The territorial government has opened a new housing complex to help the homeless of Aklavik.
The Beaufort Delta hamlet, with a population of around 650, will use the four-unit building to implement a housing-first model.
"The program intends to house people first and then to focus on improving their housing sustainability by addressing the issues that contributed to their homelessness," read a statement from the NWT Housing Corporation.
The Aklavik Indian Band, a partner in the project, will help occupants of the housing access social programs they need.
The housing corporation said the building, with four furnished bachelor units, demonstrated the territorial government is addressing high demand for more single-person housing.
As a community prone to flooding, older housing stock in Aklavik suffers from a range of issues. A study in 2013 quoted one community member as suggesting homes built prior to the 1980s were "in dire need of replacement."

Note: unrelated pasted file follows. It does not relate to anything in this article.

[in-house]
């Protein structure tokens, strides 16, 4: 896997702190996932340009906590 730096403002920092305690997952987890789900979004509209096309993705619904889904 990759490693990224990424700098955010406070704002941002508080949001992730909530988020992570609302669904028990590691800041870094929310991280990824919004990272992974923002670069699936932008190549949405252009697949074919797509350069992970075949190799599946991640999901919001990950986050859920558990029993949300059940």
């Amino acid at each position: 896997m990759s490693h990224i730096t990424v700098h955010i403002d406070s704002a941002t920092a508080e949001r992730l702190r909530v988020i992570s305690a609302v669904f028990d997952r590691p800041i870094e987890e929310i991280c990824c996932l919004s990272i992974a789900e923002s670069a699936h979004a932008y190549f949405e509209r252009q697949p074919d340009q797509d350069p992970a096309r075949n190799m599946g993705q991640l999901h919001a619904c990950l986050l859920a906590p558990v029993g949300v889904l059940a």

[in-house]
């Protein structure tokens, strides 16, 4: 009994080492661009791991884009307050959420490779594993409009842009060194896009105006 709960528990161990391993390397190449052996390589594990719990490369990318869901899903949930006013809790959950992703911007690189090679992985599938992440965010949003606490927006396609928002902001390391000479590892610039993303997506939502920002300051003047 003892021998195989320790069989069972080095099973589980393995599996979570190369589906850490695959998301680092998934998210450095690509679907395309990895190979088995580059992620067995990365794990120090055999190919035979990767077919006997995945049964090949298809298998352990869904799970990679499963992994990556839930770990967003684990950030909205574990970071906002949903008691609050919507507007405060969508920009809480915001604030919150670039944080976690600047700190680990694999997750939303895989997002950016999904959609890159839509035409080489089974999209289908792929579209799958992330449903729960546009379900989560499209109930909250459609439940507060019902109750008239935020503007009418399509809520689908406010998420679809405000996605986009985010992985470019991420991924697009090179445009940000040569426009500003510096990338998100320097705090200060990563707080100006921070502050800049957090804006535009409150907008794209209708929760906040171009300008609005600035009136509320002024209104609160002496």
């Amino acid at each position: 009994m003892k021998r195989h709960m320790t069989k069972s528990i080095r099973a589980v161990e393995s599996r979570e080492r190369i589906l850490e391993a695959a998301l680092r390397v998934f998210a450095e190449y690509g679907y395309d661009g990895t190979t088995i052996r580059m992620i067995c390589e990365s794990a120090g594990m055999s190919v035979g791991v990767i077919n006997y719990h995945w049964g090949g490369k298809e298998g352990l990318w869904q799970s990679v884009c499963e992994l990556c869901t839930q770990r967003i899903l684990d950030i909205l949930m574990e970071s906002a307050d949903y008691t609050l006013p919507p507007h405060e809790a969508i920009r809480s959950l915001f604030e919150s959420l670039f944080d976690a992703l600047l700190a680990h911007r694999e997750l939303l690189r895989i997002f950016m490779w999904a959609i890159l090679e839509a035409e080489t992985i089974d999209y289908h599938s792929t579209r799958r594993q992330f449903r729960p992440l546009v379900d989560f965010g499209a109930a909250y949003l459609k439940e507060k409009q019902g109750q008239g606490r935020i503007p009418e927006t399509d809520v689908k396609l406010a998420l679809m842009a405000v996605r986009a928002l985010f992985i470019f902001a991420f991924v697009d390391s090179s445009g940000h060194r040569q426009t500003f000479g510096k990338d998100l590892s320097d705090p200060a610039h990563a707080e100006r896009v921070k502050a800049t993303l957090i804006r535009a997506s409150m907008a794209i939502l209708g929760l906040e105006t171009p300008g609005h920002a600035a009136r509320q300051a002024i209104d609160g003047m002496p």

Using data collected from tax returns, the NWT Bureau of Statistics says a third of the community's taxpayers in 2016 were in low income – significantly more than the territorial and Beaufort Delta averages.
In 2014, a community survey suggested a fifth of households in Aklavik required major repairs. This represented a significant improvement on earlier years and a better figure than that reported in many other communities, but remained almost double the territorial average.
There are no definitive, public figures for the number of people in Aklavik affected by some form of homelessness or related vulnerability.
Though not directly related, the opening of the new building comes within a month of the NWT signing a 10-year deal worth nearly $140 million with the federal government for more housing supports.
Under that agreement, the territory will build and repair more low-cost and community housing while implementing a new housing benefit.